Medications may also work against your body by blocking the absorption of vitamins as well as the storage and metabolism of those nutrients.
To learn more about specific nutrients and which drugs might deplete or block them, check out our drug-induced nutrient depletion chart below.
Drug-Induced Nutrient Depletion Chart
Possible Nutrients Depleted
Antidepressants (SSRI’s like Zoloft, Prozac, Lexapro, etc.)
Calcium and Vitamin D
Cholesterol Lowering Drugs (Statins like Lipitor, pravastatin, simvastatin, etc.)
Coenzyme Q10, Vitamin D, Vitamin E, and β-Carotene
Birth Control/Oral Contraceptives
Vitamin B6, Vitamin B12, Folate, Vitamin C, Vitamin E, Calcium, Magnesium, Zinc, Selenium, and CoQ10.
Antibiotics (Penicillin, doxycycline, amoxicillin, ciprofloxacin, etc.)
Folic Acid, Iron, Vitamin A, Vitamin D, Vitamin B1, B2, B3, B6, B12, Calcium, Magnesium, Potassium, and Vitamin K.
Acid-Suppressing Drugs (Prilosec, Nexium, Zantac, Pepsid, etc.)
Vitamin B12, Vitamin C, Iron, Calcium, Magnesium, Zinc, and β-Carotene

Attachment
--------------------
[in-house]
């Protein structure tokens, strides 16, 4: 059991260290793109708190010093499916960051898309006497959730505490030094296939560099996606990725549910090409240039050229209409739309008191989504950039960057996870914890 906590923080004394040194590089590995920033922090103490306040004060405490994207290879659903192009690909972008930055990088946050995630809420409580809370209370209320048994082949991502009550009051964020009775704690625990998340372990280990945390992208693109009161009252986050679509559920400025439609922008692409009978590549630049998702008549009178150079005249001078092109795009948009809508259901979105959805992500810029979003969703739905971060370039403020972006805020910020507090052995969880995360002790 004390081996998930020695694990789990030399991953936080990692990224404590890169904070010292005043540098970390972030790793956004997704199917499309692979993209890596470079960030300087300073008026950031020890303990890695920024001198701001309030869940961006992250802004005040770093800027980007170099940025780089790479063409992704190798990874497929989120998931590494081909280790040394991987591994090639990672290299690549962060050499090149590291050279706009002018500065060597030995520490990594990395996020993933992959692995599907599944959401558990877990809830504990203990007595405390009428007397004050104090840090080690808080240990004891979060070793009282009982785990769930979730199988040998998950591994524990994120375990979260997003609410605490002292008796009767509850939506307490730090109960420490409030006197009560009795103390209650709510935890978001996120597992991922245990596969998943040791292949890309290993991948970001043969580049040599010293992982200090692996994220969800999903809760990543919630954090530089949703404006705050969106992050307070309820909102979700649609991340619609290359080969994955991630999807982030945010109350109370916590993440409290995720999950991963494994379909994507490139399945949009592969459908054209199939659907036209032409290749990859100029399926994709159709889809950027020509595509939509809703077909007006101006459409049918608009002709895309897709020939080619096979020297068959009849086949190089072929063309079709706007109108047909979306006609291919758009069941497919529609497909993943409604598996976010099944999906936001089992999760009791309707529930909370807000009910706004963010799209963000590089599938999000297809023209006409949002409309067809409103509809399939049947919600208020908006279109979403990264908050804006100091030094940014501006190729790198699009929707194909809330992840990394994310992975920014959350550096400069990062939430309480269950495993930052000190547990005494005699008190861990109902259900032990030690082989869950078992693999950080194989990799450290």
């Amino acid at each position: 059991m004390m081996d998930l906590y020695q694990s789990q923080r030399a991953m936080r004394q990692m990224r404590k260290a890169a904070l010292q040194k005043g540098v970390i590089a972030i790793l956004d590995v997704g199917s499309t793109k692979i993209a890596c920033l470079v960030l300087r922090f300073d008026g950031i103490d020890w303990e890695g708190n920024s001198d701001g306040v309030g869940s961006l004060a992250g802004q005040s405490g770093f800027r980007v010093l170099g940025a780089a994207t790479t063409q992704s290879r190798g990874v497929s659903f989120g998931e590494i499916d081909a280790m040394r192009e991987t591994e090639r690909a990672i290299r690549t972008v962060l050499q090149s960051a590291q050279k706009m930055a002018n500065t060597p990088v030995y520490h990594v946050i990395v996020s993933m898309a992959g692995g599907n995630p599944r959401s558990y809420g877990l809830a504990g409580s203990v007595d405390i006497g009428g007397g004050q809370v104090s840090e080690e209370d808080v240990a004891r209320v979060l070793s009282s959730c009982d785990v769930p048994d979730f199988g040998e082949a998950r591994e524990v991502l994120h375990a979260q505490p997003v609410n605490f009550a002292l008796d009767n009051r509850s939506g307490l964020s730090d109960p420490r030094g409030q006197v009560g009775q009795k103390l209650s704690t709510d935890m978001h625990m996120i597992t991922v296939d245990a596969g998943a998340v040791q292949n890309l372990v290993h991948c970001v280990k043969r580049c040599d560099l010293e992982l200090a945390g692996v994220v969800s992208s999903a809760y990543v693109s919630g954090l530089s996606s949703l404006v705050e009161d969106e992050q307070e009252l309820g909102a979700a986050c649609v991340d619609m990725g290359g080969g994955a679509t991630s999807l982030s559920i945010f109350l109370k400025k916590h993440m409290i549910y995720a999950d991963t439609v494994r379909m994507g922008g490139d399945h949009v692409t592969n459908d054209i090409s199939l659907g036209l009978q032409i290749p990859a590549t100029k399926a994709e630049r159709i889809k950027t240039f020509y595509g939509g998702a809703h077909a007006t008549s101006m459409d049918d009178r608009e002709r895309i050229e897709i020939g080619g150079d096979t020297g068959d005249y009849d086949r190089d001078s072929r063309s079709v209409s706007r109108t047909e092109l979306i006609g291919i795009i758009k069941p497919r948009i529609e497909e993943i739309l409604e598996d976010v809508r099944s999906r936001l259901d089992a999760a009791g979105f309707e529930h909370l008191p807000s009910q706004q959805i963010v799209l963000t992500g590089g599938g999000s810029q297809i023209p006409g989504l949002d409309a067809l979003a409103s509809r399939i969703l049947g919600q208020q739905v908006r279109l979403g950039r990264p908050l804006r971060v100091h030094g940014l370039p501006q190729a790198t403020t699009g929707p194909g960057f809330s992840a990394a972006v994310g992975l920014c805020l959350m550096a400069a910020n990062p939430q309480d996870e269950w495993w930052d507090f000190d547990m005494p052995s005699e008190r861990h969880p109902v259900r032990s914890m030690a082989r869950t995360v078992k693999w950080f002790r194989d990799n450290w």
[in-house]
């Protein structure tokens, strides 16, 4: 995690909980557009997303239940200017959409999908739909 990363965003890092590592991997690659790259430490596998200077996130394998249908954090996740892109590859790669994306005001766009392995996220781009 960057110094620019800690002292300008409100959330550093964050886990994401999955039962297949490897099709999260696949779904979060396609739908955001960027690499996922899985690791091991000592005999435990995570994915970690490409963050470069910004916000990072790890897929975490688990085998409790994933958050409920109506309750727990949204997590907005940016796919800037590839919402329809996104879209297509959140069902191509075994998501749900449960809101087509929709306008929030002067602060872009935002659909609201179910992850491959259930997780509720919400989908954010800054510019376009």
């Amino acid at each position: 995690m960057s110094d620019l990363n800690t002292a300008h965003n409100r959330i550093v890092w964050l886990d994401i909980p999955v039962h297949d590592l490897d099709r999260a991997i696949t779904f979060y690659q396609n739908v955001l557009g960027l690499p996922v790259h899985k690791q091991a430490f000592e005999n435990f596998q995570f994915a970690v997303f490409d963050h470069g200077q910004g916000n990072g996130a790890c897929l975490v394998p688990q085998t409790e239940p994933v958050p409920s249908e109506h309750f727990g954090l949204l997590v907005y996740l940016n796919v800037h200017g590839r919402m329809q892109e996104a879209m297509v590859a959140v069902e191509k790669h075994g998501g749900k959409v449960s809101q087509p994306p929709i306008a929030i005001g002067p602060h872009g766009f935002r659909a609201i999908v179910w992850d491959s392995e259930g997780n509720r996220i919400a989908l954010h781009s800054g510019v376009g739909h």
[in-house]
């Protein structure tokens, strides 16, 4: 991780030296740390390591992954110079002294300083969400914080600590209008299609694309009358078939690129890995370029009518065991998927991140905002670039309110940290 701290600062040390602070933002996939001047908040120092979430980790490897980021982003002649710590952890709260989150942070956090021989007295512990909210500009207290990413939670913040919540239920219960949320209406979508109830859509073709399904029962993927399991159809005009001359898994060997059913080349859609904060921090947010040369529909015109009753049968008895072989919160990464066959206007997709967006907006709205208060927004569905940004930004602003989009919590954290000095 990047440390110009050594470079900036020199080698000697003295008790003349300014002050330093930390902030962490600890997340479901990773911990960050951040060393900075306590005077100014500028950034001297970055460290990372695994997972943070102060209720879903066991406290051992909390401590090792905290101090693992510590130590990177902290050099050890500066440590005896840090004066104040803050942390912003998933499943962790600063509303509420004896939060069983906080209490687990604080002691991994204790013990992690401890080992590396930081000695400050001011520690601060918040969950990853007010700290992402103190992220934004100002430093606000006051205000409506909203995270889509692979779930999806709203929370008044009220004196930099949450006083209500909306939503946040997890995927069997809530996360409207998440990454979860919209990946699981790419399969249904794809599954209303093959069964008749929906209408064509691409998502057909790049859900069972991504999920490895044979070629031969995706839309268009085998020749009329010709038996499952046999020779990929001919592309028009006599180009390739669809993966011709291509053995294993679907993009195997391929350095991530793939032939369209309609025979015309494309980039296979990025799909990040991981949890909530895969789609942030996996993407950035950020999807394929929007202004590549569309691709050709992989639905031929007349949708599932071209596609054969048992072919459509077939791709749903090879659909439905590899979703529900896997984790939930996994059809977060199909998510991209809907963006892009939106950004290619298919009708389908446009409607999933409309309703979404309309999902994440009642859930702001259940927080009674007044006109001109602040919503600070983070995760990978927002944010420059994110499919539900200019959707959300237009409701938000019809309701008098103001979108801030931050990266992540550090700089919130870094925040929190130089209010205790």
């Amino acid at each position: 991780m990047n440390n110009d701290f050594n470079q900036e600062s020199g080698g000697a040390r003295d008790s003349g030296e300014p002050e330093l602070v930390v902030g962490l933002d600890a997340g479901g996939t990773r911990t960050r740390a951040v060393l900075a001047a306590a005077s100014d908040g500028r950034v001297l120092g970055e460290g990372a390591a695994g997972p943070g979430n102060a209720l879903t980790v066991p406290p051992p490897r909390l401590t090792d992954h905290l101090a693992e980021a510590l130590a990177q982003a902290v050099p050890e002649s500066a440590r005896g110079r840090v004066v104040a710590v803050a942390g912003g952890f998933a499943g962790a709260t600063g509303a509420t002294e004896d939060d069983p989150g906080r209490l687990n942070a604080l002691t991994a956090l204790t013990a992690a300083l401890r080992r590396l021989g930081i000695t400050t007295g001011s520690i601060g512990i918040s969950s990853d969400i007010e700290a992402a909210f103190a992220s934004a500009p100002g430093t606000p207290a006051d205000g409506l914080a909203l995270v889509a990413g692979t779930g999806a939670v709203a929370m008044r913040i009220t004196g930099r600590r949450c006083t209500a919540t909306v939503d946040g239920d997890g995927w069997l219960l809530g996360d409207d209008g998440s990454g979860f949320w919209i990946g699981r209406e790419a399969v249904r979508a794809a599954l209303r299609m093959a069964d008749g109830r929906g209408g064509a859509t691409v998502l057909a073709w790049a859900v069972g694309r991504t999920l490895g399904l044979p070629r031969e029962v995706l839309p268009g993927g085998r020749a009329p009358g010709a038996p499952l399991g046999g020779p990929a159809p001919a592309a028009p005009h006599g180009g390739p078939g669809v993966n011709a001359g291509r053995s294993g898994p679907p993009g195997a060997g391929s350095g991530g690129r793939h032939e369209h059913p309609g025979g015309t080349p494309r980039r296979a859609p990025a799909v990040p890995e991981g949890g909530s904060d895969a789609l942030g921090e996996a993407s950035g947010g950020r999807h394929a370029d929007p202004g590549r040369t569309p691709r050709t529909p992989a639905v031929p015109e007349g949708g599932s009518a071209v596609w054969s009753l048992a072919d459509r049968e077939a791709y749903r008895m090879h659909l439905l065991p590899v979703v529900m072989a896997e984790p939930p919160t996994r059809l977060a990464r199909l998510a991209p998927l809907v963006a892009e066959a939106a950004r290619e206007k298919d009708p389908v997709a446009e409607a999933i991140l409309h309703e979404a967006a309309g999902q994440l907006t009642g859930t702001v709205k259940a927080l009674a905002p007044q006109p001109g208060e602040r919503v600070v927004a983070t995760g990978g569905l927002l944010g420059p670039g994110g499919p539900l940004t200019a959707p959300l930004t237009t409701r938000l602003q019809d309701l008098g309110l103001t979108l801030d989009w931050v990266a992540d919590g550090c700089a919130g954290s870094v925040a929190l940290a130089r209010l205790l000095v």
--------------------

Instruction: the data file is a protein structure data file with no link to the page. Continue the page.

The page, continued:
Anti-Hypertensives (Amlodipine, hydrochlorothiazide, spironolactone, lisinopril, etc.)
Calcium, Magnesium, Zinc, Folate, Vitamin B1, and Potassium.
Nutrient Depletion by Drug Class
Prescription drugs are supposed to make you feel better. Ideally, the goal is to put you back on your feet so that you can recover without taking daily medication. If you want to increase the effectiveness of pharmaceutical drugs, take a holistic approach to your healing that includes full-body care. Replenishing your vitamin and mineral stores should be part of the conversation — and will play a vital role in your healing journey.
Antidepressants or Selective Serotonin Reuptake Inhibitors (SSRIs)
There’s no shame in taking antidepressants. In some situations, they are necessary to calm your body and mind so that you can focus on getting into a state of healing and peace. Antidepressants are used by around 13% of the population. Common antidepressant prescriptions include: Wellbutrin, Zoloft, Prozac, and Lexapro.
However, they can have major effects on your nutrient stores and leave you feeling worse over time. Common deficiencies include calcium and vitamin D.